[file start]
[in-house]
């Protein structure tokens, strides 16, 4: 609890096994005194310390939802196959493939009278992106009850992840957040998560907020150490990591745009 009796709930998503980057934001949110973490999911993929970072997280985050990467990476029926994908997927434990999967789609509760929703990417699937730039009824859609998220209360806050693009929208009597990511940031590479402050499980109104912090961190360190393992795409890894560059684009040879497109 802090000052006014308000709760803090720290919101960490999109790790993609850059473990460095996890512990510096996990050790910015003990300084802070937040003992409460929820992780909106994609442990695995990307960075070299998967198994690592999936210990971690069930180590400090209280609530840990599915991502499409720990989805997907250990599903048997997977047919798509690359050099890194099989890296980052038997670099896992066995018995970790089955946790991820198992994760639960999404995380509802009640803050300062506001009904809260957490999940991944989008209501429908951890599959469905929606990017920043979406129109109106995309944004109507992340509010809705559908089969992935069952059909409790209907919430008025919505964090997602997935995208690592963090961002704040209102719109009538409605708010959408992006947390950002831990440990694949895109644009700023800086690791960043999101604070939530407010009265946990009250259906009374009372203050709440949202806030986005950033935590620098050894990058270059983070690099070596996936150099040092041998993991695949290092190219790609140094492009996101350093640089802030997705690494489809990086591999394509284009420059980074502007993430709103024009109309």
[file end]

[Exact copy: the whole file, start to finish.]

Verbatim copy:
[in-house]
């Protein structure tokens, strides 16, 4: 609890096994005194310390939802196959493939009278992106009850992840957040998560907020150490990591745009 009796709930998503980057934001949110973490999911993929970072997280985050990467990476029926994908997927434990999967789609509760929703990417699937730039009824859609998220209360806050693009929208009597990511940031590479402050499980109104912090961190360190393992795409890894560059684009040879497109 802090000052006014308000709760803090720290919101960490999109790790993609850059473990460095996890512990510096996990050790910015003990300084802070937040003992409460929820992780909106994609442990695995990307960075070299998967198994690592999936210990971690069930180590400090209280609530840990599915991502499409720990989805997907250990599903048997997977047919798509690359050099890194099989890296980052038997670099896992066995018995970790089955946790991820198992994760639960999404995380509802009640803050300062506001009904809260957490999940991944989008209501429908951890599959469905929606990017920043979406129109109106995309944004109507992340509010809705559908089969992935069952059909409790209907919430008025919505964090997602997935995208690592963090961002704040209102719109009538409605708010959408992006947390950002831990440990694949895109644009700023800086690791960043999101604070939530407010009265946990009250259906009374009372203050709440949202806030986005950033935590620098050894990058270059983070690099070596996936150099040092041998993991695949290092190219790609140094492009996101350093640089802030997705690494489809990086591999394509284009420059980074502007993430709103024009109309």